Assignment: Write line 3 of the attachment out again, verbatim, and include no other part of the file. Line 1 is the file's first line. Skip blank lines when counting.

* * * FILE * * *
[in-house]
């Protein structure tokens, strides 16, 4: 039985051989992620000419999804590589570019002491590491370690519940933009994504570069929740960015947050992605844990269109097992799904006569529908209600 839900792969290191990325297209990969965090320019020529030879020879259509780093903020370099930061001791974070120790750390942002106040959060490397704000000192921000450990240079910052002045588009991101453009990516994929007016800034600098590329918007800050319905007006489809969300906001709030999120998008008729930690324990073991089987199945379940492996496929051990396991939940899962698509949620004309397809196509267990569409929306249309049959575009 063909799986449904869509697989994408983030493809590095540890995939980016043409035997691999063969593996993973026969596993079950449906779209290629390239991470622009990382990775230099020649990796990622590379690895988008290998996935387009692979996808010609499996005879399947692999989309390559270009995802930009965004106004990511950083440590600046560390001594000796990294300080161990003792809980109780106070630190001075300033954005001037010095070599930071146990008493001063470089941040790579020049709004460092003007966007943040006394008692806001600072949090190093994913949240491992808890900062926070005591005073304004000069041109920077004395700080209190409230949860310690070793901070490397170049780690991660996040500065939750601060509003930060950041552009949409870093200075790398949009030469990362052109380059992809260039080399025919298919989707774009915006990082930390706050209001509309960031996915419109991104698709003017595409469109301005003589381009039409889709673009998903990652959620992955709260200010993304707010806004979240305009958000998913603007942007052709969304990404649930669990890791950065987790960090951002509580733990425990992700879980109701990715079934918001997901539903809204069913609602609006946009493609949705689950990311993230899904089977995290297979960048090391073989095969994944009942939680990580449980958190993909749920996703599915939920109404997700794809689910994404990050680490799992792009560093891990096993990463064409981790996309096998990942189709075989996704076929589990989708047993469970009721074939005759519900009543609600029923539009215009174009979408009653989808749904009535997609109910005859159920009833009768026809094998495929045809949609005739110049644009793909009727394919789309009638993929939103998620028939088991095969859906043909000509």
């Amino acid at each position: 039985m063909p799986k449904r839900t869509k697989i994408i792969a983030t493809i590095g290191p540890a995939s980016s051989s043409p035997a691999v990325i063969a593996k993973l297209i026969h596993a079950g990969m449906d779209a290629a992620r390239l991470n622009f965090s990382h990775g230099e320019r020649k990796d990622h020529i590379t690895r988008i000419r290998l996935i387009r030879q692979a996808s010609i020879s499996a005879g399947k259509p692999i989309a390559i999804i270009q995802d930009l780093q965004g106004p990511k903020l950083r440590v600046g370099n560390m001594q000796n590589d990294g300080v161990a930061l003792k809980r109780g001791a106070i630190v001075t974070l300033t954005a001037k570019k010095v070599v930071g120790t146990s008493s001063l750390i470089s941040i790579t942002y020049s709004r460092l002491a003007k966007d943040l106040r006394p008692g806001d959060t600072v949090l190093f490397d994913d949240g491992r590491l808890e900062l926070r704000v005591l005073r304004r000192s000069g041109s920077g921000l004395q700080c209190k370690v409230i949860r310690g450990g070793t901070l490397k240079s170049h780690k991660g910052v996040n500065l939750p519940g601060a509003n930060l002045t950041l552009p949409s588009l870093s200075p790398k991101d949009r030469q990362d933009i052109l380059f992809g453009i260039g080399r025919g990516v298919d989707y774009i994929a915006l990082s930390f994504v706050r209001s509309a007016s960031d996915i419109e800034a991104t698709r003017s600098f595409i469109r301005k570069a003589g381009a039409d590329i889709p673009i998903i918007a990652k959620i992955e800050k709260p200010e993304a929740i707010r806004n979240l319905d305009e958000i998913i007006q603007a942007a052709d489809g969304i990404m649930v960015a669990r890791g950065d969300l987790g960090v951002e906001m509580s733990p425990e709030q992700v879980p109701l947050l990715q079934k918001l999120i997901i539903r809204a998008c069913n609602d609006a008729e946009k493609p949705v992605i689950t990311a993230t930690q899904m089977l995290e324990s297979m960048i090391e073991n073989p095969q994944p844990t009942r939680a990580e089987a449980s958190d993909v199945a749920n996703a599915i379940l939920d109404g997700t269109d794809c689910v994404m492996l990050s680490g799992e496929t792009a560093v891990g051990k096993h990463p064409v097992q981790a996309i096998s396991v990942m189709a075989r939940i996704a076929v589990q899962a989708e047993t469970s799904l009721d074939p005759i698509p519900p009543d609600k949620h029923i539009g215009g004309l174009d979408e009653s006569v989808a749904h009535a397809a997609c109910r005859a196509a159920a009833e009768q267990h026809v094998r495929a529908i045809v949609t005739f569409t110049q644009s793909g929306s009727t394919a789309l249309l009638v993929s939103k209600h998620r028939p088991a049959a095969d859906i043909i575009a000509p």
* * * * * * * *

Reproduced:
């Amino acid at each position: 039985m063909p799986k449904r839900t869509k697989i994408i792969a983030t493809i590095g290191p540890a995939s980016s051989s043409p035997a691999v990325i063969a593996k993973l297209i026969h596993a079950g990969m449906d779209a290629a992620r390239l991470n622009f965090s990382h990775g230099e320019r020649k990796d990622h020529i590379t690895r988008i000419r290998l996935i387009r030879q692979a996808s010609i020879s499996a005879g399947k259509p692999i989309a390559i999804i270009q995802d930009l780093q965004g106004p990511k903020l950083r440590v600046g370099n560390m001594q000796n590589d990294g300080v161990a930061l003792k809980r109780g001791a106070i630190v001075t974070l300033t954005a001037k570019k010095v070599v930071g120790t146990s008493s001063l750390i470089s941040i790579t942002y020049s709004r460092l002491a003007k966007d943040l106040r006394p008692g806001d959060t600072v949090l190093f490397d994913d949240g491992r590491l808890e900062l926070r704000v005591l005073r304004r000192s000069g041109s920077g921000l004395q700080c209190k370690v409230i949860r310690g450990g070793t901070l490397k240079s170049h780690k991660g910052v996040n500065l939750p519940g601060a509003n930060l002045t950041l552009p949409s588009l870093s200075p790398k991101d949009r030469q990362d933009i052109l380059f992809g453009i260039g080399r025919g990516v298919d989707y774009i994929a915006l990082s930390f994504v706050r209001s509309a007016s960031d996915i419109e800034a991104t698709r003017s600098f595409i469109r301005k570069a003589g381009a039409d590329i889709p673009i998903i918007a990652k959620i992955e800050k709260p200010e993304a929740i707010r806004n979240l319905d305009e958000i998913i007006q603007a942007a052709d489809g969304i990404m649930v960015a669990r890791g950065d969300l987790g960090v951002e906001m509580s733990p425990e709030q992700v879980p109701l947050l990715q079934k918001l999120i997901i539903r809204a998008c069913n609602d609006a008729e946009k493609p949705v992605i689950t990311a993230t930690q899904m089977l995290e324990s297979m960048i090391e073991n073989p095969q994944p844990t009942r939680a990580e089987a449980s958190d993909v199945a749920n996703a599915i379940l939920d109404g997700t269109d794809c689910v994404m492996l990050s680490g799992e496929t792009a560093v891990g051990k096993h990463p064409v097992q981790a996309i096998s396991v990942m189709a075989r939940i996704a076929v589990q899962a989708e047993t469970s799904l009721d074939p005759i698509p519900p009543d609600k949620h029923i539009g215009g004309l174009d979408e009653s006569v989808a749904h009535a397809a997609c109910r005859a196509a159920a009833e009768q267990h026809v094998r495929a529908i045809v949609t005739f569409t110049q644009s793909g929306s009727t394919a789309l249309l009638v993929s939103k209600h998620r028939p088991a049959a095969d859906i043909i575009a000509p």